You are probably wondering – unless you are a rather avid board game player – what a ‘meeple’ is.
Well it’s one of those created words of our world, meaning a small figure used as a playing piece in certain board games, having a stylized human form.
It just seemed like a good word to use for our little group as reviewing games evolved over the years – we’ve been at it for more than a decade – or more than 500 games – since it is produced weekly.
The guild is a loosely connected group of game players who recognized we might have to grow older but we could still be young in our hobbies.
The result is a couple of game rooms filled with board games – we never seem to sell any – role playing games, and literally boxes of dice and hundreds of gaming miniatures.
In the weeks ahead we’ll share our thoughts on some new games, some old favourites, touch base with game designers and champion players around the world, and hopefully inspire readers to rise up from their televisions, put their cellphones on mute and play some board games with friends.
A couple of weeks ago in a column regarding games with cultural significance the mancala family of games was mentioned as the various rules sets associated with the family generally originated in particular areas of Africa.
Obviously, some mancala ‘variants’ are more widely popular than others.
Perhaps one of the better known is Bao.
According to Wikipedia; “Bao is a traditional mancala board game played in most of East Africa including Kenya, Tanzania, Comoros, Malawi, as well as some areas of DR Congo and Burundi. It is most popular among the Swahili people of Tanzania and Kenya; the name itself "Bao" is the Swahili word for "board" or "board game". In Tanzania, and especially Zanzibar, a "bao master" (called bingwa, "master"; but also fundi, "artist") is held in high respect.”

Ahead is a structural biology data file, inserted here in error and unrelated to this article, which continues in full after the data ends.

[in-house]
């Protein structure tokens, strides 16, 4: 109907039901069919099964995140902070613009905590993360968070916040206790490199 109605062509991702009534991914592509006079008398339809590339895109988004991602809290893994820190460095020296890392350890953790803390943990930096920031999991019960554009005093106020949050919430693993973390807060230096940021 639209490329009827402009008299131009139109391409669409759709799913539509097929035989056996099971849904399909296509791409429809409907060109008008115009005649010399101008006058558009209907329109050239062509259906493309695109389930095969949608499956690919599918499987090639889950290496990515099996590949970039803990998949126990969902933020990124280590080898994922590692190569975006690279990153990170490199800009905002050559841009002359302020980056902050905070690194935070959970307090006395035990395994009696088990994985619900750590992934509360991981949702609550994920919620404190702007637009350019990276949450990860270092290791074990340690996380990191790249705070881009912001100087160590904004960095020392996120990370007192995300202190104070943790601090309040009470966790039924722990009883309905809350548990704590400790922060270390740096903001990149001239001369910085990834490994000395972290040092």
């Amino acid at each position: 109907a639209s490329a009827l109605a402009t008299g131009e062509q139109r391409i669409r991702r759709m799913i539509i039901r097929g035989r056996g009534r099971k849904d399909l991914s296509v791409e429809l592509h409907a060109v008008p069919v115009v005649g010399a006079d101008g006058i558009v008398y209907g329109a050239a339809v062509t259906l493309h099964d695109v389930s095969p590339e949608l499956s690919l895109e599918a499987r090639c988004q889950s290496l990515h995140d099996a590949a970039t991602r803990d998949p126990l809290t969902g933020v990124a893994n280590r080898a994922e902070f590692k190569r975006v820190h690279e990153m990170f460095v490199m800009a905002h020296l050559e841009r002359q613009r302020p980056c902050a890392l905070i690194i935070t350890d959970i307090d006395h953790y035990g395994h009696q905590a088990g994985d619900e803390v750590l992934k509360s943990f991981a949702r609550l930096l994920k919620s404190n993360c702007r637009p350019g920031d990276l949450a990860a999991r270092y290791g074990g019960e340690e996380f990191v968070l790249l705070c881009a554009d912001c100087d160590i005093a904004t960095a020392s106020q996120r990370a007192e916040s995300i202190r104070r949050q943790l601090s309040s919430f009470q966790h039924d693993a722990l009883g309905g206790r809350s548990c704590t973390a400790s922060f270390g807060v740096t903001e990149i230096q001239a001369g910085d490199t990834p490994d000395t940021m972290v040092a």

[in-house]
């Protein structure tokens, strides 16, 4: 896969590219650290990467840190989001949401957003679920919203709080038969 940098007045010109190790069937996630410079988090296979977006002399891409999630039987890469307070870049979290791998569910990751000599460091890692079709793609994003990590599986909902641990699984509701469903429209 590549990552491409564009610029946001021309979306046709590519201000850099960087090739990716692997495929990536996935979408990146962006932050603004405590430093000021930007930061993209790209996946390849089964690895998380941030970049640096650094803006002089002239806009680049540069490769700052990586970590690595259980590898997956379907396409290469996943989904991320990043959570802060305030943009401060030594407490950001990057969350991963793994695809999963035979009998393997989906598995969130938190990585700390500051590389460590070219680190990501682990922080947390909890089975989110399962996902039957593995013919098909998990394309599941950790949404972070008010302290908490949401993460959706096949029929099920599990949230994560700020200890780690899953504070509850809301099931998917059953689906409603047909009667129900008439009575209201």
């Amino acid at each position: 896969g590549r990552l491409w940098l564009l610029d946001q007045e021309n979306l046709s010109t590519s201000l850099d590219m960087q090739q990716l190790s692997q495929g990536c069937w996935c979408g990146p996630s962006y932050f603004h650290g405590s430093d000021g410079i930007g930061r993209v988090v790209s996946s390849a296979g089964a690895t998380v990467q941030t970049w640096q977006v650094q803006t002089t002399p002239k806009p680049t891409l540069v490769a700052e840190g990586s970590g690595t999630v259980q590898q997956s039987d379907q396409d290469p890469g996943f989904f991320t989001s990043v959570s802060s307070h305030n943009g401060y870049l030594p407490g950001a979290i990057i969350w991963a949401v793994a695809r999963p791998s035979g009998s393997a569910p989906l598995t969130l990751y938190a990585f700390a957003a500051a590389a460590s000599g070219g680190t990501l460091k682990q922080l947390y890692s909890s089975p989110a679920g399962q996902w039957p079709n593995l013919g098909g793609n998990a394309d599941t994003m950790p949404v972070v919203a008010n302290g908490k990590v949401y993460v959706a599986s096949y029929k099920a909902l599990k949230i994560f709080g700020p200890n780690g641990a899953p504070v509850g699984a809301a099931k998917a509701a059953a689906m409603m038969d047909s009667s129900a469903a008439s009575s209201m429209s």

And now for those wanting to learn more about the game, and perhaps how to become a better player there is a new book to grab; Bao Game – The Ultimate Guide by Nino Vessella.
I was of course curious about Vessella’s interest in, and background regarding Bao, so thanks to some social media contacts I was able to arrange an email Q&A.
The natural first question was how Vessella was introduced to the game?
“I have a degree in Swahili language and literature, so I used to visit Tanzania every three or four years from 1975,” he explained. “During my visits I’ve seen a lot of times Tanzanians playing Bao. I was attracted by that game because of the very simple material and the way the players were playing it. They seemed to play at the same and very quickly. It seemed to me that they weren’t thinking about any strategy!
“So I strongly wanted to understand how that game works.
“Unfortunately I had to wait many years to find any information and some teacher. About 20-years ago I found a leaflet published by the National Museum of Tanzania with very concise rules. So I learned the rules. They were not enough but I was able to try the game with some Tanzanian friends.”
Of course it’s one thing to try a game, and quite another to develop such an affinity for it that you end up writing a book on it.
So what was it about Bao that has kept Vessella interested?
“The complex strategy despite the simplicity of the material captured me and, as already mentioned, the incredible speed with which the Tanzanians play,” he said. “This game requires a great skill in calculating and memorizing situations that change a lot during one's move, which consists in a distribution of seeds, especially in the case of subsequent sowing.